“We have almost finalised the policy…there are still some issues to be resolved, such as the cross-over points from where the Kashmiri youth who were lured by Pakistani terror outfits but now wish to come back to lead peaceful lives here should be allowed in…the policy can be a major confidence building measure as Indo-Pakistan dialogue gets underway,” said a senior J&K government functionary.
Some ministers in the state cabinet and even officials in the security establishment at the Centre feel that the cross-over point should be neutral and not in J&K.
One of the options being discussed is Wagah in Punjab. The J&K government, however, is also open to having multiple cross-over points across the LoC/IB, including through the Valley.
“We are pushing through the rehabilitation policy after sorting out such issues and will put it up for the state cabinet approval very soon. Once okayed by the J&K cabinet, the policy will be forwarded to the Centre for approval…the final package will be announced by the Union Cabinet,” said a senior J&K government official.
Though the J&K government has not assessed the numbers of militants who may want to avail of the rehabilitation policy, the position as of now is that many local youth are clandestinely returning to the state after infiltrating through legal routes such as Nepal and Bangladesh. “We are currently unable to track their movements or monitor if they are still in touch with their bosses in Pakistan,” he pointed out.
Once the rehabilitation policy is in place, not only will Kashmiri militants wanting to return be put through proper verification —which will include their identification by their families here — but they will be under the supervision and watch of intelligence agencies and police much after they have crossed over. This will cut the risk of the “reformed” militant renewing his links with Pakistan-based terror outfits. Also, the government will be actively involved in debriefing them and thereafter rehabilitating them by providing them vocational skills and other help for employment or entrepreneurship.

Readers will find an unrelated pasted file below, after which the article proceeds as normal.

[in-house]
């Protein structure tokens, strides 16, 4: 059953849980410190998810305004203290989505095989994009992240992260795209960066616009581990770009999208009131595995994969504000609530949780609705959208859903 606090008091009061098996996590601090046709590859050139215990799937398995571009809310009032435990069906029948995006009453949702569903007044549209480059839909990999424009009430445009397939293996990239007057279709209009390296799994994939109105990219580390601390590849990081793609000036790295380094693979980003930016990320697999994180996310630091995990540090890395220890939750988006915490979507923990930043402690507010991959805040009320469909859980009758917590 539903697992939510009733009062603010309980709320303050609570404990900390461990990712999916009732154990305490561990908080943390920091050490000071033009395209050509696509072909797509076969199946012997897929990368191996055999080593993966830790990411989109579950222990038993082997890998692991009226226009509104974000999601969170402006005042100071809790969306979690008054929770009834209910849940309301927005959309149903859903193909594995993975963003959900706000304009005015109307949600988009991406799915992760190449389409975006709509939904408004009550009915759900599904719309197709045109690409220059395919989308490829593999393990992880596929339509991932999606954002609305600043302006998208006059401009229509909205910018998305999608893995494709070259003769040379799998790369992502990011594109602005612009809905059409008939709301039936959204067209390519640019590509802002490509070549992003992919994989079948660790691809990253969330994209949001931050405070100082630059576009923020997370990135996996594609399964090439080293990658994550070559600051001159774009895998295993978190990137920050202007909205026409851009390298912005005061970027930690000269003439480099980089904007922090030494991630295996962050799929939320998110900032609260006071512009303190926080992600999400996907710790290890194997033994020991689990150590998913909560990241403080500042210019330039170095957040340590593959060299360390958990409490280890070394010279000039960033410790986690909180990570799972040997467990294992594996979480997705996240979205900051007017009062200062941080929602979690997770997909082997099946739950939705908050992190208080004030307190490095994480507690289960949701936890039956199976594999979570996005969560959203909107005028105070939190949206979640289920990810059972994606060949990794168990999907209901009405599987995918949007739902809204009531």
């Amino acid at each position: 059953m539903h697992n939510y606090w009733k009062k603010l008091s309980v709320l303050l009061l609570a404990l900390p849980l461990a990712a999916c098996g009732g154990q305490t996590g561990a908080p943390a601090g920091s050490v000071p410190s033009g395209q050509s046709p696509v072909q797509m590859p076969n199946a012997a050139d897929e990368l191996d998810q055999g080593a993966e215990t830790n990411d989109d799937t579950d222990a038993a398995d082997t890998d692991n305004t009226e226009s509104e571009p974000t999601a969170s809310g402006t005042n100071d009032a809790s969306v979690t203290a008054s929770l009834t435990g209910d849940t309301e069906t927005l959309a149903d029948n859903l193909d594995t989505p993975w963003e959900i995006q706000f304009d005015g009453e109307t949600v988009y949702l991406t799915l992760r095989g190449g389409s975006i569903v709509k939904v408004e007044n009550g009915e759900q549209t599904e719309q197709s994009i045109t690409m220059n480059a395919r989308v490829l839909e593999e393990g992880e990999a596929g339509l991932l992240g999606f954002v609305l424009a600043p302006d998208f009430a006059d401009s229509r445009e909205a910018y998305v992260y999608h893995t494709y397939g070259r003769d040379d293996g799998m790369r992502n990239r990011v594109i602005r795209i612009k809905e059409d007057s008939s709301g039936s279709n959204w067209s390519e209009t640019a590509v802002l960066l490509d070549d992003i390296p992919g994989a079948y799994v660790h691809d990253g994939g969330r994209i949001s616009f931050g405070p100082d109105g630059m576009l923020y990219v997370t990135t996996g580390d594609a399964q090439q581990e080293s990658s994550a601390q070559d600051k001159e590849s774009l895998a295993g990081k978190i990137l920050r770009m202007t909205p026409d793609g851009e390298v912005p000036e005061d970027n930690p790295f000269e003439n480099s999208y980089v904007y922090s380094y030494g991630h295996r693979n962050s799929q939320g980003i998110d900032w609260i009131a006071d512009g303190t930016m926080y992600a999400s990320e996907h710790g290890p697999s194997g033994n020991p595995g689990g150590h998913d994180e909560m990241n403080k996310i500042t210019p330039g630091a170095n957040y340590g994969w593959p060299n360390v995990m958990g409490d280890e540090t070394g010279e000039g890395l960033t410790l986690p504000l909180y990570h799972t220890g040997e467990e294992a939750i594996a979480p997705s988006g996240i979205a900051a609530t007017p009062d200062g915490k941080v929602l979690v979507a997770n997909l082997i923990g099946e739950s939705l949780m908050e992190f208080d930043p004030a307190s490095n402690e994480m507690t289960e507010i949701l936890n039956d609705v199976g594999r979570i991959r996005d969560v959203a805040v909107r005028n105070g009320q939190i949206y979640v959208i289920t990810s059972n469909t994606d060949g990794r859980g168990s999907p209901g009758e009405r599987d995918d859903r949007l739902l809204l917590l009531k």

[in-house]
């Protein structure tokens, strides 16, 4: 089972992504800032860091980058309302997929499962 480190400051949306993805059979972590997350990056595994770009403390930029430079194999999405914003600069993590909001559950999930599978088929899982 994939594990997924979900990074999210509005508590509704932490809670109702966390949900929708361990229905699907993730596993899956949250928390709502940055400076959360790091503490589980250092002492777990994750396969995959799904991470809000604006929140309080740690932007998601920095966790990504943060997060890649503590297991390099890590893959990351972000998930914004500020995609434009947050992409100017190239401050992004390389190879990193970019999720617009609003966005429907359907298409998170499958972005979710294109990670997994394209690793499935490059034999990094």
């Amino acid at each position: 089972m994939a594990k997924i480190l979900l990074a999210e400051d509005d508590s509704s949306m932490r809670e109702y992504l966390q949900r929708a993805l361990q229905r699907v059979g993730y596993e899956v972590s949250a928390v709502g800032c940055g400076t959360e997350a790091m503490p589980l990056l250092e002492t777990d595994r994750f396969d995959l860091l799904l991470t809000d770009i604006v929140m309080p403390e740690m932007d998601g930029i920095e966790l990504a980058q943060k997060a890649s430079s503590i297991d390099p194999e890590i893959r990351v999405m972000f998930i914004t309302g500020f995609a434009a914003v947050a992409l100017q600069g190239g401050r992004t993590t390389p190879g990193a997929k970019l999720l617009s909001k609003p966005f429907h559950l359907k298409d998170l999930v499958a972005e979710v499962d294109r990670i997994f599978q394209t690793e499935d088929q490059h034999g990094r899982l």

The need for a rehabilitation policy for wayward Kashmiri youth wanting to sever links with militancy was felt only earlier this week when a militant couple approached the authorities in Poonch for surrender and sought rehabilitation. “They had to be told there was no policy in place to deal with disillusioned local militants wanting to come back home without the gun,” said a senior government functionary.
This has made the J&K government even more determined to expedite the proposed rehabilitation policy for local Kashmiri youth who were lured by Pakistani terrorist outfits but now want to return to India.
Incidentally, the J&K government is aware that the policy may not go down well with Pakistan, as it would expose its role as the sponsor of terror in the Valley. “We are anticipating that Pakistan will do everything to ensure that local militants are not allowed to return to Kashmir…We are not expecting huge volumes of local Kashmiri militants to come back, but even if only a few hundred return, our rehabilitation policy will be justified,” said the senior government functionary.
Independent security experts, however, list the risks fraught in accepting Pakistan-trained Kashmiri youth back into the Valley. Lack of proper verification of their bona fides may encourage actual militants to project themselves as disillusioned Kashmiri youth. They may then avail of the policy to get embedded in the mainstream and secretly run sleeper cells here.
Incidentally, many sleeper cells of terror outfits like LeT are known to lie low for years together, during which they take up normal jobs or employment to avoid any suspicion. They get activated by Pak-based bosses often days or weeks before a planned strike.